NIH Recognize Sickle Cell Disease Awareness Month
September is Sickle Cell Disease Awareness Month, with this year taking on added significance as it is the 100th anniversary of the first science paper published to describe sickle cell disease.
Akinso: While September marks Sickle Cell Awareness month, researchers are looking ahead to the anniversary of its discovery.
Hoots: September has traditionally been the month carved out by congressional language to designate stipulation of sickle cell awareness.
Akinso: Dr. Keith Hoots is the director of the Division of Blood Diseases and Resources at the National Heart, Lung, and Blood Institute.
Hoots: Sickle cell disease is an inherited disease of the protein hemoglobin, which is the protein in red blood cells that carries oxygen from the lungs to the tissues and the body.
Akinso: Dr. Hoots explains that Chicago physician Dr. James B. Herrick published a paper in the November 1910 issue of the Archives of Internal Medicine that described the irregular shape of a patientís red blood cells — a hallmark of the condition now known as sickle cell disease.
Hoots: We are in the middle of the preparation for a large celebration of the discovery of the clinical features of sickle cell 100 years ago by Dr. James B. Herrick from the University of Chicago. That symposium to honor this, along with a presentation by the National Library of Medicine, will be November 16th and 17th 2010.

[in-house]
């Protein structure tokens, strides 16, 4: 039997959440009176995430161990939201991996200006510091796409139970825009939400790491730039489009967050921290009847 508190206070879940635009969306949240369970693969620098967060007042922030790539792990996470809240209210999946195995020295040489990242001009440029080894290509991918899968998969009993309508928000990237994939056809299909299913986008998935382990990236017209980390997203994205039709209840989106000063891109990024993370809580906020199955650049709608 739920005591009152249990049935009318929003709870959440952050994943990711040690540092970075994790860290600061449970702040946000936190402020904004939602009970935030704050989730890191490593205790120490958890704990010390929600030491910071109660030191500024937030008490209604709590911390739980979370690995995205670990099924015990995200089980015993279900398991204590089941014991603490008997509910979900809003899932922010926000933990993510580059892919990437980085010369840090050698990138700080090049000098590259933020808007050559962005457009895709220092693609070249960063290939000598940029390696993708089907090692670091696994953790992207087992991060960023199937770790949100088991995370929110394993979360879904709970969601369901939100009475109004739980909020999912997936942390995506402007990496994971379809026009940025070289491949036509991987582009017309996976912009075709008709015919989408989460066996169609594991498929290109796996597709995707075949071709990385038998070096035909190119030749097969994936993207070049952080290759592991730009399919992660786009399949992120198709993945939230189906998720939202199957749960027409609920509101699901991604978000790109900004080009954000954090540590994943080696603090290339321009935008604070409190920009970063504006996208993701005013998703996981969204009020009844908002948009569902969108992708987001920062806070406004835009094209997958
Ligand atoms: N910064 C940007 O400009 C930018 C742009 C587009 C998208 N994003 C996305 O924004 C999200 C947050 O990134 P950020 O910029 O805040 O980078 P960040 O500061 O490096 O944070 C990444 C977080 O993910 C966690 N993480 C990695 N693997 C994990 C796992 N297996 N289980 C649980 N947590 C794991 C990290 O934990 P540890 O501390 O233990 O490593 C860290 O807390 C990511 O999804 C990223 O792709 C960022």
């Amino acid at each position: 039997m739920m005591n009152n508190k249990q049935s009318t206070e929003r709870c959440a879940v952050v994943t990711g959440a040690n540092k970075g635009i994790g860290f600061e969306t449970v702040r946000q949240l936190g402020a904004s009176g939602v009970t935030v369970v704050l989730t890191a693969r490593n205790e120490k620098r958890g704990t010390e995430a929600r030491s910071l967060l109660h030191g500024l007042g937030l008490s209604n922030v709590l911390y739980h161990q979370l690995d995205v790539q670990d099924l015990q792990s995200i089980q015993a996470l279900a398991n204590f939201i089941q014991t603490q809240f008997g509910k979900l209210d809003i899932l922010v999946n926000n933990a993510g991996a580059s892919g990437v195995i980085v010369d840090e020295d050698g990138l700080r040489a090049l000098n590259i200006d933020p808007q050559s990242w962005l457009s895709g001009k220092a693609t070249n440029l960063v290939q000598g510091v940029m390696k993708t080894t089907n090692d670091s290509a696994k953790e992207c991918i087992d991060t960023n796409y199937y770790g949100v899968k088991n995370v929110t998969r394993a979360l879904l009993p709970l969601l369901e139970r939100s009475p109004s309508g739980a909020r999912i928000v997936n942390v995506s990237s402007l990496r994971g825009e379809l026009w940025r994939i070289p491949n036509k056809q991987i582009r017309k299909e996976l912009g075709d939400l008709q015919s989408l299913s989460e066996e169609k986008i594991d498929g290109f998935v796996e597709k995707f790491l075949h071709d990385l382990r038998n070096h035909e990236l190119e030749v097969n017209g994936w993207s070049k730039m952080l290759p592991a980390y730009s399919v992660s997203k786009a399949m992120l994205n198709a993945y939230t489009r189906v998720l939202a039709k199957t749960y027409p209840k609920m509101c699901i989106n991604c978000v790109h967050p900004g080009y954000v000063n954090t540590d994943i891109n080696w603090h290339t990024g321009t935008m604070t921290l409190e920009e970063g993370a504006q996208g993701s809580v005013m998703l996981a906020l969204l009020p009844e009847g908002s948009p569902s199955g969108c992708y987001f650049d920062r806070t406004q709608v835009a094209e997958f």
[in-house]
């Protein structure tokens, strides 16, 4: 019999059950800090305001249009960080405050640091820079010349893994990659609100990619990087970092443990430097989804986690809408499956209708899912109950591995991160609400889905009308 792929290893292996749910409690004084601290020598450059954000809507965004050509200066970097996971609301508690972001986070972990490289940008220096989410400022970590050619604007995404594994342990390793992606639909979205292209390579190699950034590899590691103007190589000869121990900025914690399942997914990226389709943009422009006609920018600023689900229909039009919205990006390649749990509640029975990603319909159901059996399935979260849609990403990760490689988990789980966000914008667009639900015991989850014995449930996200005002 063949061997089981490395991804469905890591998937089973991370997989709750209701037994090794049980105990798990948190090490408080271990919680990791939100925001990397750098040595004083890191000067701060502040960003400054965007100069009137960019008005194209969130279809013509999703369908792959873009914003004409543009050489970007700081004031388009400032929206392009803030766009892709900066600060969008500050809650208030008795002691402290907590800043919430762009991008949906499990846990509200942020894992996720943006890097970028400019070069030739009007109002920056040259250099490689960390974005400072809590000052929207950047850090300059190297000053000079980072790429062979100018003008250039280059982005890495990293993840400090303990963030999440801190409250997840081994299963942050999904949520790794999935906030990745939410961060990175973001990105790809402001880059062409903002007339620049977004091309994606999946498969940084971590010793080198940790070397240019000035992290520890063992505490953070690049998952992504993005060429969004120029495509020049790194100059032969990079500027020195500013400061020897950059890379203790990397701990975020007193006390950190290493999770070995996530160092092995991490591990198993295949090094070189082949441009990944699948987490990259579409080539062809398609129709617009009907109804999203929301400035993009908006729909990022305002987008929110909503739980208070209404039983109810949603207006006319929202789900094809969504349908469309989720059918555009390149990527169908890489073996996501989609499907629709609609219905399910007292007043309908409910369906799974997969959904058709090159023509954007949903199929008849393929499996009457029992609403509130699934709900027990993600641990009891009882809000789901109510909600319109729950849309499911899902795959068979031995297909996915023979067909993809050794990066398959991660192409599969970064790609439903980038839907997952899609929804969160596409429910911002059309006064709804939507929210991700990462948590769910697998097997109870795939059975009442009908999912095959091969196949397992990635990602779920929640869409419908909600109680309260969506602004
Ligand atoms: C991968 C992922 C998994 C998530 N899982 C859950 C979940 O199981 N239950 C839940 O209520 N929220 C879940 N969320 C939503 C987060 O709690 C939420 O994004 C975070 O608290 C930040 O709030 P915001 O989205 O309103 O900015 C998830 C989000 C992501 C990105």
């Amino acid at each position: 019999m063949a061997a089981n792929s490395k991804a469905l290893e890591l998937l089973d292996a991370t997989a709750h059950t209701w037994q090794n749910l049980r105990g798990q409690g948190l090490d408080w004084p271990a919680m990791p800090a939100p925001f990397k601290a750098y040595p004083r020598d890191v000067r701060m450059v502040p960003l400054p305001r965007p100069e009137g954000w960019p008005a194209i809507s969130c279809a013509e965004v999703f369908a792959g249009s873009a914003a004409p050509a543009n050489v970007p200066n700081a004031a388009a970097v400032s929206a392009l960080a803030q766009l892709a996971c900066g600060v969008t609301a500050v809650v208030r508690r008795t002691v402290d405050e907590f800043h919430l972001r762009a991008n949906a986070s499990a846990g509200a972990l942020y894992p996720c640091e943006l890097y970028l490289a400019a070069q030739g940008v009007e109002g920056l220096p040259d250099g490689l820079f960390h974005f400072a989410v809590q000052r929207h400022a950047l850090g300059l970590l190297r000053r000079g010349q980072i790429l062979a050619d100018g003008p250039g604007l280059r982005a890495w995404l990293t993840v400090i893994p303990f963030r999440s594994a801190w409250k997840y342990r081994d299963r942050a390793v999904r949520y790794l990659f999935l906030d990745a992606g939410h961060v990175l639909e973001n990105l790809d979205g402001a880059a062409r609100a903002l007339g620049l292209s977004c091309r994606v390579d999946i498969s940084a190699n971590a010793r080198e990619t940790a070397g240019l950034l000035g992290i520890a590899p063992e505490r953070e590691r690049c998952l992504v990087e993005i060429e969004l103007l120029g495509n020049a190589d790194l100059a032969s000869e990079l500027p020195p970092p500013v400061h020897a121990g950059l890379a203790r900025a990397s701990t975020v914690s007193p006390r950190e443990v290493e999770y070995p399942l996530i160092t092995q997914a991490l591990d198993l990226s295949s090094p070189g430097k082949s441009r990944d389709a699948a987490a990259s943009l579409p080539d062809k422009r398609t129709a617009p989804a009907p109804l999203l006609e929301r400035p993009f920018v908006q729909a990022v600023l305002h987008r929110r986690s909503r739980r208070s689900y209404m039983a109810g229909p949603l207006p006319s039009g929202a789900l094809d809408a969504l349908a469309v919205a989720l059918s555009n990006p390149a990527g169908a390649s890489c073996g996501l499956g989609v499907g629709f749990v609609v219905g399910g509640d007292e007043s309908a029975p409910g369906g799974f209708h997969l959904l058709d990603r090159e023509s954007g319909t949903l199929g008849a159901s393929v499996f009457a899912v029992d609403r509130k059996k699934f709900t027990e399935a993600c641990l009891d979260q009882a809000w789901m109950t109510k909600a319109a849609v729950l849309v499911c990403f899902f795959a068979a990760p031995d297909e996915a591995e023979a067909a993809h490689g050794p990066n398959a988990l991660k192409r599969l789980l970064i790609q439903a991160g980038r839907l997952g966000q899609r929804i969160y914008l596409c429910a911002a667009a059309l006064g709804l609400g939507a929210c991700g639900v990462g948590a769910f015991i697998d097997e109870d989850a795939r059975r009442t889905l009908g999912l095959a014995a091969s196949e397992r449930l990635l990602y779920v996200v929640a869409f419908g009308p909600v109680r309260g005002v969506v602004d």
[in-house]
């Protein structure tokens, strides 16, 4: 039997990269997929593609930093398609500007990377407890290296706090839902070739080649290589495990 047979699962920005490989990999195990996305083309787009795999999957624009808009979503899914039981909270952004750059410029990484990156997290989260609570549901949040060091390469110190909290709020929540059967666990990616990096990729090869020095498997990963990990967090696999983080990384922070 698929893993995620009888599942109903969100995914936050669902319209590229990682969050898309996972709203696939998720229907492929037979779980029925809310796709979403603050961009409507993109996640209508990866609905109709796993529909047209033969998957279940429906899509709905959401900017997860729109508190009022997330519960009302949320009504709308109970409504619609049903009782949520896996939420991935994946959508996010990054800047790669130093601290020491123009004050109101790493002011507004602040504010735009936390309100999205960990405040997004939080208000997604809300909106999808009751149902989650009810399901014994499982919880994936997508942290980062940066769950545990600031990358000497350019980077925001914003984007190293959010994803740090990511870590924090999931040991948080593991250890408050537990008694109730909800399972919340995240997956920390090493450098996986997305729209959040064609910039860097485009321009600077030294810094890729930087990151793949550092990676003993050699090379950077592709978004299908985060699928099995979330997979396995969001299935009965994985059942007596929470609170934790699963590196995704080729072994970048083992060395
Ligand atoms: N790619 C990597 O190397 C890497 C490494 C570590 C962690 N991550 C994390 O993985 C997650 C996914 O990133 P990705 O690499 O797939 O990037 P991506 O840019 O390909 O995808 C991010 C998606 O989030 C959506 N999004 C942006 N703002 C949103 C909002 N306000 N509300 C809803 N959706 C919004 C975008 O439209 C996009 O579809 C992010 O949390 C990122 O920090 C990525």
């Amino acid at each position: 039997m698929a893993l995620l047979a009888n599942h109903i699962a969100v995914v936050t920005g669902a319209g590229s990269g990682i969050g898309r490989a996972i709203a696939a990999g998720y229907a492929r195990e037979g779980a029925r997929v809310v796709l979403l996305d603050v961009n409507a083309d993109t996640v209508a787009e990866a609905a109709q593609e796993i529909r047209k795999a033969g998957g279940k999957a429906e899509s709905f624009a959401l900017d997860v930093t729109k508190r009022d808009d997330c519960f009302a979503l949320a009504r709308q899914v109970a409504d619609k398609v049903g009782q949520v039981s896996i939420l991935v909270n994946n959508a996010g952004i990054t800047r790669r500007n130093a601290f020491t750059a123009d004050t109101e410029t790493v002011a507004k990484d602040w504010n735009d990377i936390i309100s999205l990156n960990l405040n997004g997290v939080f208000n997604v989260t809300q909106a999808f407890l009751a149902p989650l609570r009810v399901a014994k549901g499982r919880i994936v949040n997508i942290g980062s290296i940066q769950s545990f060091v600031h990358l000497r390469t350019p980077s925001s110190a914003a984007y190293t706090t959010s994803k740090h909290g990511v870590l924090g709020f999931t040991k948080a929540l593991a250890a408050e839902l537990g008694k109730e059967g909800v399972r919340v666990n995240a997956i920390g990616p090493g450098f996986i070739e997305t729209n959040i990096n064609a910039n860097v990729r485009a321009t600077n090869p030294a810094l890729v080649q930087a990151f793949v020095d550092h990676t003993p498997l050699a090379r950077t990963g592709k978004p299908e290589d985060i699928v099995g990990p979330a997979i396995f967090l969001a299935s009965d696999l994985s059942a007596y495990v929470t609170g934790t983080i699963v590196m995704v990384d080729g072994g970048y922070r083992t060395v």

Akinso: As part of the NHLBI's continuing efforts to move important discoveries into practice, the Institute has asked a panel of the nation's leading sickle cell experts to review the scientific evidence and create a set of clinical guidelines.
Hoots: These guidelines, of which their will be five distributed across the United States by late next year, are designed to advise practicing physicians who have small numbers of patients with sickle cell about appropriate management of these patients.
Akinso: Sickle cell disease affects between 70,000 and 100,000 people in the United States. The disease is most prevalent in the African American community, though individuals of Middle Eastern, Mediterranean, Central and South American, and Asian Indian heritage can develop the disease. Dr. Hoots stresses the importance of this cause for awareness.
Hoots: The fact that sickle cell disease causes so much individualized pain because of the sickling in muscle and organs means that people with this disease spend lots of time having to get very powerful anti-pain medicine such as morphine to control the pain. Sometimes this leads to miss-categorization of their pain as somehow drug seeking or wrongly addressed sometimes even by physicians.
Akinso: Those who live with sickle cell disease have life-long anemia and can experience severe pain episodes known as crises. For more information, visit www.nhlbi.nih.gov. This is Wally Akinso at the National Institutes of Health, Bethesda, Maryland.
About This Audio Report
Reporter: Wally Akinso
Sound Bite: Dr. Keith Hoots
Topic: Sickle Cell Disease
Additional Info: NIH recognizes sickle cell disease awareness month